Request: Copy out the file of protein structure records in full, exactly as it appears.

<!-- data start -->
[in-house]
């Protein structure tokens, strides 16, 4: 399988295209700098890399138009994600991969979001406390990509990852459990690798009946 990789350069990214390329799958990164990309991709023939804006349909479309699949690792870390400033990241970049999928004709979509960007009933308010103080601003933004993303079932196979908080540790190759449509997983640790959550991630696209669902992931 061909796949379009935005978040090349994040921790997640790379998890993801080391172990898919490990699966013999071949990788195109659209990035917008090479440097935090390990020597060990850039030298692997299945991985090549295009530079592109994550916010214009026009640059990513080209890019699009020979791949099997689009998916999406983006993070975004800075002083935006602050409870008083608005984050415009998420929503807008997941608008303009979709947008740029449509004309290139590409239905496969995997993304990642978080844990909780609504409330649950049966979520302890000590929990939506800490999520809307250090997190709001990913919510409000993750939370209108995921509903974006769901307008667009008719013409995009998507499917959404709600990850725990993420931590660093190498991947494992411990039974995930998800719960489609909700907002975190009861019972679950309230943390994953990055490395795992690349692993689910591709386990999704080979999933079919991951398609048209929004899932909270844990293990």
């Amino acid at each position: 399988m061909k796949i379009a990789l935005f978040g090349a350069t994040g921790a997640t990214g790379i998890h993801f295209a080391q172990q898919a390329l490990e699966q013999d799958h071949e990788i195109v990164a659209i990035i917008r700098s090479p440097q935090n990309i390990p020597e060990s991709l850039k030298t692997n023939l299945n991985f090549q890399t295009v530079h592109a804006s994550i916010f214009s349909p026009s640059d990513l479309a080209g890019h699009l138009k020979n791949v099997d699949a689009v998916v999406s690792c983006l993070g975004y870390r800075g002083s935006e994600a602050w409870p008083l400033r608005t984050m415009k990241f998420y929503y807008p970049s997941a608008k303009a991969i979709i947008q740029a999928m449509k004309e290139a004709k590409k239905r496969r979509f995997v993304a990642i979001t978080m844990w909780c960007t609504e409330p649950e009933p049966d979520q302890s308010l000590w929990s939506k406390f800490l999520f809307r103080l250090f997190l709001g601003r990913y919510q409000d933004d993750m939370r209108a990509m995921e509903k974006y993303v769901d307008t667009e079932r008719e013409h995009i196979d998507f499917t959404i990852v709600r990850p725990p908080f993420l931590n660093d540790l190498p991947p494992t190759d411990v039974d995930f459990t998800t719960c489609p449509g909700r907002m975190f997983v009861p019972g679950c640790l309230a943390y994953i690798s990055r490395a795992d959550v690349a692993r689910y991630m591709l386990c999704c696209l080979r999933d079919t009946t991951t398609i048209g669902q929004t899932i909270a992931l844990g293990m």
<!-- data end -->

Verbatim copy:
[in-house]
């Protein structure tokens, strides 16, 4: 399988295209700098890399138009994600991969979001406390990509990852459990690798009946 990789350069990214390329799958990164990309991709023939804006349909479309699949690792870390400033990241970049999928004709979509960007009933308010103080601003933004993303079932196979908080540790190759449509997983640790959550991630696209669902992931 061909796949379009935005978040090349994040921790997640790379998890993801080391172990898919490990699966013999071949990788195109659209990035917008090479440097935090390990020597060990850039030298692997299945991985090549295009530079592109994550916010214009026009640059990513080209890019699009020979791949099997689009998916999406983006993070975004800075002083935006602050409870008083608005984050415009998420929503807008997941608008303009979709947008740029449509004309290139590409239905496969995997993304990642978080844990909780609504409330649950049966979520302890000590929990939506800490999520809307250090997190709001990913919510409000993750939370209108995921509903974006769901307008667009008719013409995009998507499917959404709600990850725990993420931590660093190498991947494992411990039974995930998800719960489609909700907002975190009861019972679950309230943390994953990055490395795992690349692993689910591709386990999704080979999933079919991951398609048209929004899932909270844990293990």
């Amino acid at each position: 399988m061909k796949i379009a990789l935005f978040g090349a350069t994040g921790a997640t990214g790379i998890h993801f295209a080391q172990q898919a390329l490990e699966q013999d799958h071949e990788i195109v990164a659209i990035i917008r700098s090479p440097q935090n990309i390990p020597e060990s991709l850039k030298t692997n023939l299945n991985f090549q890399t295009v530079h592109a804006s994550i916010f214009s349909p026009s640059d990513l479309a080209g890019h699009l138009k020979n791949v099997d699949a689009v998916v999406s690792c983006l993070g975004y870390r800075g002083s935006e994600a602050w409870p008083l400033r608005t984050m415009k990241f998420y929503y807008p970049s997941a608008k303009a991969i979709i947008q740029a999928m449509k004309e290139a004709k590409k239905r496969r979509f995997v993304a990642i979001t978080m844990w909780c960007t609504e409330p649950e009933p049966d979520q302890s308010l000590w929990s939506k406390f800490l999520f809307r103080l250090f997190l709001g601003r990913y919510q409000d933004d993750m939370r209108a990509m995921e509903k974006y993303v769901d307008t667009e079932r008719e013409h995009i196979d998507f499917t959404i990852v709600r990850p725990p908080f993420l931590n660093d540790l190498p991947p494992t190759d411990v039974d995930f459990t998800t719960c489609p449509g909700r907002m975190f997983v009861p019972g679950c640790l309230a943390y994953i690798s990055r490395a795992d959550v690349a692993r689910y991630m591709l386990c999704c696209l080979r999933d079919t009946t991951t398609i048209g669902q929004t899932i909270a992931l844990g293990m």